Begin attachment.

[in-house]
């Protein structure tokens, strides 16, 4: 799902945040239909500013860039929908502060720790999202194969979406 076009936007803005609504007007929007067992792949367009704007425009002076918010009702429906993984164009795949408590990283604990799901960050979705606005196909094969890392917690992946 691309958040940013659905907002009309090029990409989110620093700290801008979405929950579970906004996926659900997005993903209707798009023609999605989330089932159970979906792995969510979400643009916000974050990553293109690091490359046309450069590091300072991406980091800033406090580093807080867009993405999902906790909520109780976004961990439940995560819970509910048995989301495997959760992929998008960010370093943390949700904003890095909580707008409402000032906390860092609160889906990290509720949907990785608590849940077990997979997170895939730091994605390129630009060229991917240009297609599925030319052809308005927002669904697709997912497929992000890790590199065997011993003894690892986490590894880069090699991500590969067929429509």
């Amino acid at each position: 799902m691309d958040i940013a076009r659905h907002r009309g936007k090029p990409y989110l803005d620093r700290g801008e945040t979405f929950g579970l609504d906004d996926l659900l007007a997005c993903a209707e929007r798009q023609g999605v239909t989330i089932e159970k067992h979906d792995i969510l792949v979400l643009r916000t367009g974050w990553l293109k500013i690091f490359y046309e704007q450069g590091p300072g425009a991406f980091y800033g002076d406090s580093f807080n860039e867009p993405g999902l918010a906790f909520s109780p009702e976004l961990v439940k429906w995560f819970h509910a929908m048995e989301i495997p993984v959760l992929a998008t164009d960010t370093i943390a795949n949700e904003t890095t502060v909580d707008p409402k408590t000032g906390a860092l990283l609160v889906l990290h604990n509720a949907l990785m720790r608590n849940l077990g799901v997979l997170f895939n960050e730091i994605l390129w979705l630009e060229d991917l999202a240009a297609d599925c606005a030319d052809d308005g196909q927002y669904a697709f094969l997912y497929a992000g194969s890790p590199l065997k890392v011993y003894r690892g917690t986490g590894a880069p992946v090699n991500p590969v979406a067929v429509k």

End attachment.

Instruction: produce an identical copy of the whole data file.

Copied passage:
[in-house]
């Protein structure tokens, strides 16, 4: 799902945040239909500013860039929908502060720790999202194969979406 076009936007803005609504007007929007067992792949367009704007425009002076918010009702429906993984164009795949408590990283604990799901960050979705606005196909094969890392917690992946 691309958040940013659905907002009309090029990409989110620093700290801008979405929950579970906004996926659900997005993903209707798009023609999605989330089932159970979906792995969510979400643009916000974050990553293109690091490359046309450069590091300072991406980091800033406090580093807080867009993405999902906790909520109780976004961990439940995560819970509910048995989301495997959760992929998008960010370093943390949700904003890095909580707008409402000032906390860092609160889906990290509720949907990785608590849940077990997979997170895939730091994605390129630009060229991917240009297609599925030319052809308005927002669904697709997912497929992000890790590199065997011993003894690892986490590894880069090699991500590969067929429509």
């Amino acid at each position: 799902m691309d958040i940013a076009r659905h907002r009309g936007k090029p990409y989110l803005d620093r700290g801008e945040t979405f929950g579970l609504d906004d996926l659900l007007a997005c993903a209707e929007r798009q023609g999605v239909t989330i089932e159970k067992h979906d792995i969510l792949v979400l643009r916000t367009g974050w990553l293109k500013i690091f490359y046309e704007q450069g590091p300072g425009a991406f980091y800033g002076d406090s580093f807080n860039e867009p993405g999902l918010a906790f909520s109780p009702e976004l961990v439940k429906w995560f819970h509910a929908m048995e989301i495997p993984v959760l992929a998008t164009d960010t370093i943390a795949n949700e904003t890095t502060v909580d707008p409402k408590t000032g906390a860092l990283l609160v889906l990290h604990n509720a949907l990785m720790r608590n849940l077990g799901v997979l997170f895939n960050e730091i994605l390129w979705l630009e060229d991917l999202a240009a297609d599925c606005a030319d052809d308005g196909q927002y669904a697709f094969l997912y497929a992000g194969s890790p590199l065997k890392v011993y003894r690892g917690t986490g590894a880069p992946v090699n991500p590969v979406a067929v429509k």